Van Houten said that even if the altercation had occurred in the 306 Eddy St. house or on its front porch, there would still be no valid self-defense claim because Shewit was confronting Greenwood following the sophomore’s use of “racial epithets and abusive language.” There is no evidence that Shewit was violent or intended to damage property, Van Houten said.
“The defendant cannot escalate the encounter and then claim self-defense because he claims it took place on his property,” the district attorney wrote.
Fischetti argued that police had unlawfully arrested Greenwood, saying that unreleased police body camera footage showed officers yanking Greenwood out of the doorway of his home without a warrant.
Van Houten said this claim is “without merit” and that “the police interaction with [Greenwood] was justified by adequate cause.” He points out that Greenwood did not submit any statements in support of the claim that police unlawfully entered his home.
Van Houten also said 306 Eddy St. is classified “as an inn or lodge” under the zoning code, “which includes the subcategory of fraternity house.”
The district attorney said it is an open question as to which parts of the Eddy Street home are considered Greenwood’s residence and which are considered common areas or shared spaces, and he agreed to a suppression hearing to resolve questions regarding the arrest.
Fischetti, earlier this month, requested that Judge Richard M. Wallace of Ithaca City Court transfer the case to an adjacent county because of what Fischetti said was intense and unfair media coverage.
Van Houten opposed this motion and said changing the venue of a trial before attempting to select a jury is a rare occurrence that is not warranted in this case. Members of a jury, Van Houten said, do not need to be ignorant of the case, only “open-minded and unbiased.”
‘NOT WORTHY OF A RESPONSE’
The motion filed by Van Houten, who has been the county’s top prosecutor for nearly 15 months, is relatively brief, especially when placed beside Fischetti’s 101-page filing, which Van Houten described earlier this month as “voluminous.”
At about one-tenth the size, Van Houten’s response largely consists of curt, declarative dismissals of the New York lawyer’s claims, and includes some wry arguments, as when he brushes aside the results of a private polygraph examination that Greenwood took at Fischetti’s request.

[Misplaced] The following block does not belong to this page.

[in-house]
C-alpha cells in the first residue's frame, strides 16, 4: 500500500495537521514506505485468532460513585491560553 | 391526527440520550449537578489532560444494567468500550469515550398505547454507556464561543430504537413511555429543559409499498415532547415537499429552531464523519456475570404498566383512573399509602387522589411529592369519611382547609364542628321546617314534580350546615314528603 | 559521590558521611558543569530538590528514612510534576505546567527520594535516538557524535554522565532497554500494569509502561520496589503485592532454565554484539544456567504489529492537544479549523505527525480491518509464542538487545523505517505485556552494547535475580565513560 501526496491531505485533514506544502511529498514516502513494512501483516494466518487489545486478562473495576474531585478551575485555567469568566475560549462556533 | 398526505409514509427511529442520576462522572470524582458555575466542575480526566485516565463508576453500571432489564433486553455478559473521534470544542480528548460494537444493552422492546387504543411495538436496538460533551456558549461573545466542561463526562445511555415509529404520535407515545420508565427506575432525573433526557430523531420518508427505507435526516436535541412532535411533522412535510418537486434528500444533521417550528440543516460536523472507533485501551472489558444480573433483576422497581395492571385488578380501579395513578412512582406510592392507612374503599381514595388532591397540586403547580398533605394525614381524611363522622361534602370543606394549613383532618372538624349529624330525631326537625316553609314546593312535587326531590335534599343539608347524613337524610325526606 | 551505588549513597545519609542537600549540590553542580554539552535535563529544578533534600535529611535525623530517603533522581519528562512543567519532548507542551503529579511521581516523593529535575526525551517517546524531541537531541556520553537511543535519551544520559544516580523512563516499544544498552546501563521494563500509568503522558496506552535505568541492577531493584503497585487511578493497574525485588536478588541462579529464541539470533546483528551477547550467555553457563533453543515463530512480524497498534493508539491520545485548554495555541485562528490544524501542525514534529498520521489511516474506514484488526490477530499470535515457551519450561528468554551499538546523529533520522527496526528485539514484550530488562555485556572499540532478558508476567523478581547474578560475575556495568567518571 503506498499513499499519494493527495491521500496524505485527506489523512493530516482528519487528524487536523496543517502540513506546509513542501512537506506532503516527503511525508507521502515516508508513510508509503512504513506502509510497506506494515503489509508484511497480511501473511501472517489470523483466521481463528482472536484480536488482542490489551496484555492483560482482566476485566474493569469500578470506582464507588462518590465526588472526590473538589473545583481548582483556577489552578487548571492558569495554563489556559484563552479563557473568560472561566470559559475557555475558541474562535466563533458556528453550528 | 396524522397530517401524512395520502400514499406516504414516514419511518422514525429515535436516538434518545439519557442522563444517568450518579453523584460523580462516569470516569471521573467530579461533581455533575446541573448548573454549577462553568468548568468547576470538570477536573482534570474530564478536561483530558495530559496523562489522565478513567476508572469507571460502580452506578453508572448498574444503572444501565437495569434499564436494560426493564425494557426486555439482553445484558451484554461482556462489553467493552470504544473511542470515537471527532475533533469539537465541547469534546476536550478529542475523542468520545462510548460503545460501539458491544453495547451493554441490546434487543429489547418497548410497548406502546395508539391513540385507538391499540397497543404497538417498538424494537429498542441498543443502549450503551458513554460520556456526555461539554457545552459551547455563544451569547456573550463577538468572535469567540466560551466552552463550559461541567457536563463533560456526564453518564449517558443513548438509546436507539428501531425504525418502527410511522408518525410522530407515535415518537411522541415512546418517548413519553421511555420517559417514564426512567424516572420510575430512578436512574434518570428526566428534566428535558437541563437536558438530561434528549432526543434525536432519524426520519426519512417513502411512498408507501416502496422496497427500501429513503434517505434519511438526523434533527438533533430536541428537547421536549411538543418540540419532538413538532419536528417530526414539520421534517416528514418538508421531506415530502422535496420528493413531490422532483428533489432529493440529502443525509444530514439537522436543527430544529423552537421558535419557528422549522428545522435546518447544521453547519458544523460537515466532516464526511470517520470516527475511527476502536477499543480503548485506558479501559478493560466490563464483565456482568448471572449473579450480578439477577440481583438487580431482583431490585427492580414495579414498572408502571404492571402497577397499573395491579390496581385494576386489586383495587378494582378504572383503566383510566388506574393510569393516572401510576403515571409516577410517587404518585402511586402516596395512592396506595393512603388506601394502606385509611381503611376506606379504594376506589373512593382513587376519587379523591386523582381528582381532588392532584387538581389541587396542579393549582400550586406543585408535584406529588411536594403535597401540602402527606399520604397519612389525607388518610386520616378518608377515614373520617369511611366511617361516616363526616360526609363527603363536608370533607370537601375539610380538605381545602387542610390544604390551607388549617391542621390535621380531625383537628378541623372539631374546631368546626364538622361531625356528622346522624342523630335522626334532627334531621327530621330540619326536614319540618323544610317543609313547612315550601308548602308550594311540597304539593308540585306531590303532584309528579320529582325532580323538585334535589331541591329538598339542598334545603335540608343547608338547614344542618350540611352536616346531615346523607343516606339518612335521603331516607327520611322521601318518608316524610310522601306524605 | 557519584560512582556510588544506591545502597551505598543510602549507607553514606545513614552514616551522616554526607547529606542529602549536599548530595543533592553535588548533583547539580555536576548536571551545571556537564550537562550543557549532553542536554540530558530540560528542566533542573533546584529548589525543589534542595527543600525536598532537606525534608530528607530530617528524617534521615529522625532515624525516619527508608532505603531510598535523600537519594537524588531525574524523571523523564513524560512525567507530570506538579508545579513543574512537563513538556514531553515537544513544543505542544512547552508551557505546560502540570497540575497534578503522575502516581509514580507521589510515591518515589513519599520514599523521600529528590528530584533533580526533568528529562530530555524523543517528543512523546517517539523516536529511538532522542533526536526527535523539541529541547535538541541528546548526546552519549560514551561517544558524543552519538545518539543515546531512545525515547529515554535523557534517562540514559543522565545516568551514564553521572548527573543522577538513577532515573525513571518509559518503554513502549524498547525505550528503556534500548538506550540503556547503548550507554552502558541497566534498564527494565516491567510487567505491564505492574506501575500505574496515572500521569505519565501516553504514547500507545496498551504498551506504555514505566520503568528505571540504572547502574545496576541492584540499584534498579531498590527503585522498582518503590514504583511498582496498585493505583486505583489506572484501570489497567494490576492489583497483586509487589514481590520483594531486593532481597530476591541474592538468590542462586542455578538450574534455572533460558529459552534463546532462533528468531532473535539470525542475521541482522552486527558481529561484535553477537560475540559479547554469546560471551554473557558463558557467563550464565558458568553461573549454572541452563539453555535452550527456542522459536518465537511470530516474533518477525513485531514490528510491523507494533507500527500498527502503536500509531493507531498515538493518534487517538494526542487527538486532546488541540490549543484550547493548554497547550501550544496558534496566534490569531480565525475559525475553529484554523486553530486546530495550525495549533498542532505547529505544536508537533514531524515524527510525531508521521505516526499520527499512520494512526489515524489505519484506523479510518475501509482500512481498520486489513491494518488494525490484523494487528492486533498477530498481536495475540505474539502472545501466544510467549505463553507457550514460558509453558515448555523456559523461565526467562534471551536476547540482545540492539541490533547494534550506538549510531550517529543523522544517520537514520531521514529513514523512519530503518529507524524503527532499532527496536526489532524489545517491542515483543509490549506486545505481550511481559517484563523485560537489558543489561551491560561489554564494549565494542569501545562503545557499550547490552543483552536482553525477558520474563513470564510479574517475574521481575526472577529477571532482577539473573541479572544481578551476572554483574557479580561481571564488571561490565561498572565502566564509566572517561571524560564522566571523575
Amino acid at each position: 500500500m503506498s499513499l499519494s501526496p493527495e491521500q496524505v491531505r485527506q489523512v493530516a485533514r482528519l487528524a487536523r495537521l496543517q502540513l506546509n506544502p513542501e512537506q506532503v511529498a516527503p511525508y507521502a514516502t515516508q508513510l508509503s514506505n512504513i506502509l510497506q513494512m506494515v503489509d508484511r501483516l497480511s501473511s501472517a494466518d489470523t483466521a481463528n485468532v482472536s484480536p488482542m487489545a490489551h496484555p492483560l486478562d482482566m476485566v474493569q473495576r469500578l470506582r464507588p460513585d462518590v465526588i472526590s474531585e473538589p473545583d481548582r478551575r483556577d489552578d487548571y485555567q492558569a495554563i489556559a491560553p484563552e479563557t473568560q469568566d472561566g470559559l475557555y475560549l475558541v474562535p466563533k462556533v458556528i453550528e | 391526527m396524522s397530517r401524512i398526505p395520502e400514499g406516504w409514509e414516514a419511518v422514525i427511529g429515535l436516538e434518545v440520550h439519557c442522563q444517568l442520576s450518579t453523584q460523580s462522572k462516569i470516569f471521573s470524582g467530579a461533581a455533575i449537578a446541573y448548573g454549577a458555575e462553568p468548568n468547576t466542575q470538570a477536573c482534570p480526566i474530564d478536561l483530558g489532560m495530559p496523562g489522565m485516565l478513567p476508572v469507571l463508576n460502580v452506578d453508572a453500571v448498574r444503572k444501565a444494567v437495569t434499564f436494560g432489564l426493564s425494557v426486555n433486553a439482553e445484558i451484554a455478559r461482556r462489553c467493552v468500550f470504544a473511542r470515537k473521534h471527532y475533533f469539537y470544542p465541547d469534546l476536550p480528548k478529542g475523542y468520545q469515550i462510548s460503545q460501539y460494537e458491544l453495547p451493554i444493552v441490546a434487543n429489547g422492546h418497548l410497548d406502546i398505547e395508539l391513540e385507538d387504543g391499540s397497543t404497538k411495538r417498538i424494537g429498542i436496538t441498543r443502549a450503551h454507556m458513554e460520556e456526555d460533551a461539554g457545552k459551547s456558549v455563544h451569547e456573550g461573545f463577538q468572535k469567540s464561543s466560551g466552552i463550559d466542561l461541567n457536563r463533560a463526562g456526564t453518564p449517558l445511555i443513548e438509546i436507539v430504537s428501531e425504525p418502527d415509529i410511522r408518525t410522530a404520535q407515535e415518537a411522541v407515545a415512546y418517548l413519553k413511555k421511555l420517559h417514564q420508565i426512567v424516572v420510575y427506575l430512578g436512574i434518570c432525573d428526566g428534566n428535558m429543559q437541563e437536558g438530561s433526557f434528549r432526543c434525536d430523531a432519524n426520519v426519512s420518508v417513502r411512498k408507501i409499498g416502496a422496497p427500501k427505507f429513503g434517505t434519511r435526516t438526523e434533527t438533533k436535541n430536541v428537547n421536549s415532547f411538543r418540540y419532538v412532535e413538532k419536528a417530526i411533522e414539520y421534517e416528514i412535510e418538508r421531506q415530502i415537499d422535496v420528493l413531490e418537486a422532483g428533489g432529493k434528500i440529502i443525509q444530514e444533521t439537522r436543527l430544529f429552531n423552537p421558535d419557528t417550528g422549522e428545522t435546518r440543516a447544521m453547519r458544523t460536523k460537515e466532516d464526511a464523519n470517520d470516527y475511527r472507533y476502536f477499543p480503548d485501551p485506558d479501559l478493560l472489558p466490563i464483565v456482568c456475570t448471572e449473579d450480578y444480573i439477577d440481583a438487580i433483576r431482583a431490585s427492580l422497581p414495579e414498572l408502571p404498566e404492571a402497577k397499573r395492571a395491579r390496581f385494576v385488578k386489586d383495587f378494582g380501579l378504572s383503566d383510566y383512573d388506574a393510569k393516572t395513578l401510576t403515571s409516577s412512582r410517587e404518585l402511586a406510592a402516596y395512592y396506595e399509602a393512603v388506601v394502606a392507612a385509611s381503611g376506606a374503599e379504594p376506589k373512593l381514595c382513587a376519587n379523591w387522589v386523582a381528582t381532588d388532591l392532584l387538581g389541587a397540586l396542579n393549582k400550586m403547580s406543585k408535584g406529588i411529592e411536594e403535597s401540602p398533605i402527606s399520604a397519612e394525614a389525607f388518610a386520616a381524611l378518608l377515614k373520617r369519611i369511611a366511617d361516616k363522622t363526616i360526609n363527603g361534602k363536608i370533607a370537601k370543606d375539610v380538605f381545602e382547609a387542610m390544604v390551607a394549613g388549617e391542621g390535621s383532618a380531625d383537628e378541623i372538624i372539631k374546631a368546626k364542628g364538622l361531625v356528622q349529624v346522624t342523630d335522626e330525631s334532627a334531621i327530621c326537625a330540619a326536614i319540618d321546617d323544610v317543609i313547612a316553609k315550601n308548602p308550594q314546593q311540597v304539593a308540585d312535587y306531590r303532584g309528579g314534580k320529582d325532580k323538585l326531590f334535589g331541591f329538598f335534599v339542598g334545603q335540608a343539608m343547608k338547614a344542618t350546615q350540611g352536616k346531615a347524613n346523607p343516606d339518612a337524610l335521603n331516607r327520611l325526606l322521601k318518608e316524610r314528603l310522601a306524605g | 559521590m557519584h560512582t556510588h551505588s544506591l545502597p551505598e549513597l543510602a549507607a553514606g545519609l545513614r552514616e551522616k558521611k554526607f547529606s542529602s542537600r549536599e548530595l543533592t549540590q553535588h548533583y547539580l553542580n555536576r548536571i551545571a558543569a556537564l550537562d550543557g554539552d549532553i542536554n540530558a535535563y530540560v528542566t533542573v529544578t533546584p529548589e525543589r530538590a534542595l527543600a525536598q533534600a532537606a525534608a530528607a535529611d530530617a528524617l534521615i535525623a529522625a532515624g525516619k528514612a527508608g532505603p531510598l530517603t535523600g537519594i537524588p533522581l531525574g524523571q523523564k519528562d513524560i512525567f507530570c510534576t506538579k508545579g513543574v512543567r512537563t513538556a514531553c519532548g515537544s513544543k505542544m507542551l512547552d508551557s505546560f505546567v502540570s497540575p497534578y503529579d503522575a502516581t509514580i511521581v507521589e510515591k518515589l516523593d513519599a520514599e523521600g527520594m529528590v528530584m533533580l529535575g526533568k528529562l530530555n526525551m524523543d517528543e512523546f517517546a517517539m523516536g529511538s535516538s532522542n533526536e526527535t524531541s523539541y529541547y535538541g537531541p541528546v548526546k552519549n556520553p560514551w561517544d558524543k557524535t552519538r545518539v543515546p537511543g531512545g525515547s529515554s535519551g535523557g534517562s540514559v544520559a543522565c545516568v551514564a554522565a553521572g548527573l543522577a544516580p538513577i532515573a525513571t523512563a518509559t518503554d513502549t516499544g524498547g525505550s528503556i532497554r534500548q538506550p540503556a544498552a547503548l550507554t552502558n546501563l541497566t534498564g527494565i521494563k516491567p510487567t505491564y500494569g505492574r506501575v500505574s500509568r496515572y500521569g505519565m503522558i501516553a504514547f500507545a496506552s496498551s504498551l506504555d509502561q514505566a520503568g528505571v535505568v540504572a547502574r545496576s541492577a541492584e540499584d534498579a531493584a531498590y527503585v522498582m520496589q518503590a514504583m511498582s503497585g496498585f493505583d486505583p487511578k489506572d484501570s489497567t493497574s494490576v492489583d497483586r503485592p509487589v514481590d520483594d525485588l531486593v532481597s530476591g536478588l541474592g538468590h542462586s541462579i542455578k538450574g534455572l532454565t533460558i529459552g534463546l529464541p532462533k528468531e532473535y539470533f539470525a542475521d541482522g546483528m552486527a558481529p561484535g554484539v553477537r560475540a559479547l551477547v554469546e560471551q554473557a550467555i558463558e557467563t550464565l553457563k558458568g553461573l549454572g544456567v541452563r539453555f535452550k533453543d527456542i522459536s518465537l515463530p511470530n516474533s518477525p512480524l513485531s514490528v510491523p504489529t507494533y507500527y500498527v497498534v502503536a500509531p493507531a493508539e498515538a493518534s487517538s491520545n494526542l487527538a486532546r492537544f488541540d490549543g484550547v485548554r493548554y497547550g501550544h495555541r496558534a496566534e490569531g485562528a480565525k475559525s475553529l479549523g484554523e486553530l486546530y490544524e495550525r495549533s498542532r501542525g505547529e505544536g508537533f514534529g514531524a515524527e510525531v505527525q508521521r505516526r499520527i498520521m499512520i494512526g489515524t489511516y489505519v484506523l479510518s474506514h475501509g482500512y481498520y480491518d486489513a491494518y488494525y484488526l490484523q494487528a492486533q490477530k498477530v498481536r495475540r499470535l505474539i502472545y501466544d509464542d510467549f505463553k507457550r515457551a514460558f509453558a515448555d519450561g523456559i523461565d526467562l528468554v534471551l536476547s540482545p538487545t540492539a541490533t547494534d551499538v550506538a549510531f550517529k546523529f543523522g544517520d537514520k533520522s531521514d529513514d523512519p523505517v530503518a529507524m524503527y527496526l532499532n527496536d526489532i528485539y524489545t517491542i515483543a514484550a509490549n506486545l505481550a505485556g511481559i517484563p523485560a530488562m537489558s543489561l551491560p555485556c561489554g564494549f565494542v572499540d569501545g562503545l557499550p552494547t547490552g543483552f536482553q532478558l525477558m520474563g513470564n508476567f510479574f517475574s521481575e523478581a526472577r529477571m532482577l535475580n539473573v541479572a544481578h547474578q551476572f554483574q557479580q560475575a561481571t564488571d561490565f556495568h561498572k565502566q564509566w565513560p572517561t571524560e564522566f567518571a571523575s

Greenwood’s “assertion that he is telling the truth because he passed a polygraph examination that he paid for and which was orchestrated by his own representatives is not worthy of a response,” Van Houten wrote.
Responding to another argument on the same page, Van Houten writes that Greenwood “apparently … feels the need to describe the fact that he was not wearing shoes as his being ‘partially undressed,’ which directly relates to the merit, or lack thereof, of this particular argument.”
Van Houten and Fischetti also disagree over whether statements made by Greenwood to police following his arrest should be available to the jury during trial. The statements have not been publicly released, and it is unclear what Greenwood said to police early in the morning after being cuffed in Collegetown.
Van Houten said the unspecified statements were made voluntarily and should not be suppressed, while Fischetti claims that prosecutors have not taken procedural steps required to use them at trial. A judge will likely decide the matter at a motion hearing.
Many of the arguments in the dueling motions will be decided by Wallace, the judge, at hearings that could take weeks or months, depending in part on the court’s schedule.
The next court date in the case is scheduled for March 21, but none of the questions raised in the motions are likely to be resolved until after then.